My next question was what do I write about? What’s the hottest topic now? What’s trending? Should I write for others? Is that true to me?

In Steal Like an Artist, Austin Kleon beautifully captures this message

“The manifesto is this: Draw the art you want to see, start the business you want to run, play the music you want to hear, write the books you want to read, build the products you want to use—do the work you want to see done” [5]

I needed to make stuff for myself.

“Your life must be a progression towards ownership—first mentally of your independence, and then physically of your work, owning what you produce.” [6]

Why Write?

“IF THE POINT of life is the same as the point of a story, the point of life is character transformation.” [1]

After all that, why should I be writing anyways? Life has been great. I’m practicing medicine, raising a wonderful family, dating/romancing my beautiful fiancé. What else could I want?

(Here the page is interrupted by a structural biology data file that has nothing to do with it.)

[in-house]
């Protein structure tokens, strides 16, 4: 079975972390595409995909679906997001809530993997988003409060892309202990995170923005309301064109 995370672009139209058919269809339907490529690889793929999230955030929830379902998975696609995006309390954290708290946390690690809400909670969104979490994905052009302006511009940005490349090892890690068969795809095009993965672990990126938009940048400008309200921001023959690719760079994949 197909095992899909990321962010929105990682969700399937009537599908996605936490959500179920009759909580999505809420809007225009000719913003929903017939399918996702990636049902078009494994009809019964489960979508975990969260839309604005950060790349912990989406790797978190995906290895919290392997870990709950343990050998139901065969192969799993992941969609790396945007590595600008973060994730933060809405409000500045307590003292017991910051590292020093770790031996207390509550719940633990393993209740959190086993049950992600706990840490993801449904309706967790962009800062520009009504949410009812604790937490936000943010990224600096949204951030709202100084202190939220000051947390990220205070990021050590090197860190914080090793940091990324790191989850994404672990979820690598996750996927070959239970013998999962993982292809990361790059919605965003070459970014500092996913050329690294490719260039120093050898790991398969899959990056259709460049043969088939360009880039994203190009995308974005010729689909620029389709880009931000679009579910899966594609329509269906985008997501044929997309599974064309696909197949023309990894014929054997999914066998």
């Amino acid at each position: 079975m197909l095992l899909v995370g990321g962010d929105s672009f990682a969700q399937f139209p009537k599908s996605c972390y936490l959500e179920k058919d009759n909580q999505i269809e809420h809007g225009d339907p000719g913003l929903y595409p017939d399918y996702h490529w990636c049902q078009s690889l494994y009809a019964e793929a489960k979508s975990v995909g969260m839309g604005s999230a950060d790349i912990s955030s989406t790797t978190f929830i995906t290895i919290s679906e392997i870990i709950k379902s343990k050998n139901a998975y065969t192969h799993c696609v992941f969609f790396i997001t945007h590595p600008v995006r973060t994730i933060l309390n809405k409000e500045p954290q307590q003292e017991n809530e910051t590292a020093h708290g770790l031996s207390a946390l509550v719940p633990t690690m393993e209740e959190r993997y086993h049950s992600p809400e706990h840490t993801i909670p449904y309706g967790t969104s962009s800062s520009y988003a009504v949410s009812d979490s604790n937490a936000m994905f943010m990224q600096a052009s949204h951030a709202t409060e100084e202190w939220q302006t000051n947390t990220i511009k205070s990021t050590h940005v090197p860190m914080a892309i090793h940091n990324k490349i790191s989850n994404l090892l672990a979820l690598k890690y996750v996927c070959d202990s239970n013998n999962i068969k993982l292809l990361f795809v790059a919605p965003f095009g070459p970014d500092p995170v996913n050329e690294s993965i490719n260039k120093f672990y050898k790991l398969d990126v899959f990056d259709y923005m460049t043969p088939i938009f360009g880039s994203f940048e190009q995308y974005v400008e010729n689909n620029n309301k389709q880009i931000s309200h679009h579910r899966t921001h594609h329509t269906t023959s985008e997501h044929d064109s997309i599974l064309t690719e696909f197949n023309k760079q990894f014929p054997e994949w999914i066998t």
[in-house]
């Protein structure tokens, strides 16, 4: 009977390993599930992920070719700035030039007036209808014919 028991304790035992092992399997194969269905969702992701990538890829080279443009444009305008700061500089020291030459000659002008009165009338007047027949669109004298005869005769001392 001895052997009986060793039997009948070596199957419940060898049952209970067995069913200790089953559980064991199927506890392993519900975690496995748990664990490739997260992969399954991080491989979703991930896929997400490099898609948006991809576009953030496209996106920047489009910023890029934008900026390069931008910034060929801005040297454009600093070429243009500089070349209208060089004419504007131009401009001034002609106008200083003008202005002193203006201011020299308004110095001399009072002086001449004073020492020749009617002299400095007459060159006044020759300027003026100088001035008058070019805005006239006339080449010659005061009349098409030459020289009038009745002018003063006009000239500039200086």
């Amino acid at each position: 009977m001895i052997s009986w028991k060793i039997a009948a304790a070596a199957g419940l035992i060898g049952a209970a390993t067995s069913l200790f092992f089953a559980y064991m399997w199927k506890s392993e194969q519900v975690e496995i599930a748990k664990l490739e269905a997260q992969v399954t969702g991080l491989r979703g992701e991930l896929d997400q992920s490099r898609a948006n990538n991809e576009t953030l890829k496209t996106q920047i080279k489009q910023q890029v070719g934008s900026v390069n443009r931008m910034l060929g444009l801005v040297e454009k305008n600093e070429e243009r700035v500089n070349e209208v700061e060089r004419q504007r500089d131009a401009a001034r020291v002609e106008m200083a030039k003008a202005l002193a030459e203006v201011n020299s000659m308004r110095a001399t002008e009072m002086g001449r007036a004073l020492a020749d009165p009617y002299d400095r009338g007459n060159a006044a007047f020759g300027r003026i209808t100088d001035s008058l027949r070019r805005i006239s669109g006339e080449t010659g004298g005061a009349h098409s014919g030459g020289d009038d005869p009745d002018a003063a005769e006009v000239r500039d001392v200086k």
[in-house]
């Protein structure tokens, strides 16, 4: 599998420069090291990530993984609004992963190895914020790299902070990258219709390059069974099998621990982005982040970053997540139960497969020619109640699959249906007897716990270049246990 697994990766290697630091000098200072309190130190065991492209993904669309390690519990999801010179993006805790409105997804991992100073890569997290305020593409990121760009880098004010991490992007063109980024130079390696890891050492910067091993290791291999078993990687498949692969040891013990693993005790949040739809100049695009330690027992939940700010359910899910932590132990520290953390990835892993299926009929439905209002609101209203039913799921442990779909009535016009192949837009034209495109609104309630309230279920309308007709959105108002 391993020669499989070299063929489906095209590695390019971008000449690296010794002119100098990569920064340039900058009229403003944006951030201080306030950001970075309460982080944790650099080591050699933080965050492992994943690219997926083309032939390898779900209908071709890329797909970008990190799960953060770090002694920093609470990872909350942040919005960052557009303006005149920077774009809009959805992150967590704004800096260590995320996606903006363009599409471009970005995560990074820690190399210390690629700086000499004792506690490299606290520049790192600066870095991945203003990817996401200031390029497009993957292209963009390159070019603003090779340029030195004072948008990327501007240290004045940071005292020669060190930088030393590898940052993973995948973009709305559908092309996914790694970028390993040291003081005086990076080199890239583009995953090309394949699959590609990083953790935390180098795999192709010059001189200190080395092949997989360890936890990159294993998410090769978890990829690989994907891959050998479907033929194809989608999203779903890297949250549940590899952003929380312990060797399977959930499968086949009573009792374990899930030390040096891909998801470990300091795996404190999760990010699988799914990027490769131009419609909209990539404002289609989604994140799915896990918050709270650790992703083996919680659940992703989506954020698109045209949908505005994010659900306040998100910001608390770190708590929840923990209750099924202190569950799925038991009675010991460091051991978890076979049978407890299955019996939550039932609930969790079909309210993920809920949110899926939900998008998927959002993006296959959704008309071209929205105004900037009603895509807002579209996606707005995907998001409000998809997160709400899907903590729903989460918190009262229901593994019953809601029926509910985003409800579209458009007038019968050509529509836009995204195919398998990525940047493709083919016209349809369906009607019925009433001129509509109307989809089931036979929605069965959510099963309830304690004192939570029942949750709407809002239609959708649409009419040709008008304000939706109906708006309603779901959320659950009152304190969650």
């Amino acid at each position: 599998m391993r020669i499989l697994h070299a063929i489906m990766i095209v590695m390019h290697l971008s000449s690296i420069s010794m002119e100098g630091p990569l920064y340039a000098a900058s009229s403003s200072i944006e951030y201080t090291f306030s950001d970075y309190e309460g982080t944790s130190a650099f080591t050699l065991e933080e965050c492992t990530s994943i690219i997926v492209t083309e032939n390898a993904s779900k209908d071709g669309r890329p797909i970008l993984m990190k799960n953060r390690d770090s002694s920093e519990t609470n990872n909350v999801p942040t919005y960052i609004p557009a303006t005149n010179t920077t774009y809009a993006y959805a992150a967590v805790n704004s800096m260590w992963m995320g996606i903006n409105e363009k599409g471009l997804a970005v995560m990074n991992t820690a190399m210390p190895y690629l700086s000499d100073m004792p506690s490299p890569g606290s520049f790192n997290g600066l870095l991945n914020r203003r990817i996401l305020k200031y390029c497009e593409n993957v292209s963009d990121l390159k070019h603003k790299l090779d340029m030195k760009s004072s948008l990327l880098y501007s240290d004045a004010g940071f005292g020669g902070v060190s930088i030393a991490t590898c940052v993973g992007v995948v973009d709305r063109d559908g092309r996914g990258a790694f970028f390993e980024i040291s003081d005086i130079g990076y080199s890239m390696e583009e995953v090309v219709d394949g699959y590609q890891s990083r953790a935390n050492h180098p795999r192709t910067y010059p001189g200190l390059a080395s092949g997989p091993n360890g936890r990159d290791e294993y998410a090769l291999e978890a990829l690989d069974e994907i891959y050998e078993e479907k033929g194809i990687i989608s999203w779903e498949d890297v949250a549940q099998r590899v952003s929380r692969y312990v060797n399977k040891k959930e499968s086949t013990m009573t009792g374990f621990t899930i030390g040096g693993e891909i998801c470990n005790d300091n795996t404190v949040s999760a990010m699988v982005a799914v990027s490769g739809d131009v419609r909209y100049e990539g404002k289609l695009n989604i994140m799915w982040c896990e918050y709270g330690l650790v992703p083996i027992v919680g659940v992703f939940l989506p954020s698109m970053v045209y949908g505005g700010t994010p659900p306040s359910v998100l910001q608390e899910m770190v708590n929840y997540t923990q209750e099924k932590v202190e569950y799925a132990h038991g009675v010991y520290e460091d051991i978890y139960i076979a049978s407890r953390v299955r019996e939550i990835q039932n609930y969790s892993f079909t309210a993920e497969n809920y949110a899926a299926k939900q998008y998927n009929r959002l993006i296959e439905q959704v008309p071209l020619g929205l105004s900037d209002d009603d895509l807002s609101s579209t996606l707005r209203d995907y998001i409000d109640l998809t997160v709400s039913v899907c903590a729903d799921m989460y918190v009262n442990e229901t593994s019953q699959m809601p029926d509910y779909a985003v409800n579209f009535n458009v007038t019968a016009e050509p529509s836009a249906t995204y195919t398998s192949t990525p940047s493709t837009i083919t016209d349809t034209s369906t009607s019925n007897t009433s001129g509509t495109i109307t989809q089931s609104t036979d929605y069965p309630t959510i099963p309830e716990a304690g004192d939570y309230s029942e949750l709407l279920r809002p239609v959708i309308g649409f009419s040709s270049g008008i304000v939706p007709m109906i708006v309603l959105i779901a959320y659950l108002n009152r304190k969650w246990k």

Writing is knowledge

“Writing is not what follows research, learning or studying, it is the medium of all this work” [6] 

By writing we are able to communicate with the world and ourselves our thoughts and ideas. Sharing our ideas is important. Ideas need a space to mingle. Through writing we can give ideas a place to come together and that’s how creativity happens.

“the best-researched and most successful learning method is elaboration. Elaboration is nothing more than connecting information to other information in a meaningful way.” [4]

Writing ideas make ideas come to life 

“Writing those ideas down protects you against that idea getting lost. Once it’s on paper or your computer file, it’s there forever. Staring you back in the face whenever you look at it. Whether or not you act on it is still up to you, but at least you won’t forget it. Once you have it down on paper, you’re setting yourself up to make something valuable happen” [6].

Writing translates thoughts onto paper

Thoughts lead to feelings which lead to actions. Through writing again, I can write my thoughts down. The thoughts are frozen, and therefore are malleable. Changing my thoughts will give me more control of my feelings and my actions.

The only things you control are your mind, body, and time

Writing helps me to control my thoughts. Thoughts are like waves on the ocean. Writing is like surfing those waves. Writing lets us catch our thoughts, watch our thoughts, and swim in our thoughts.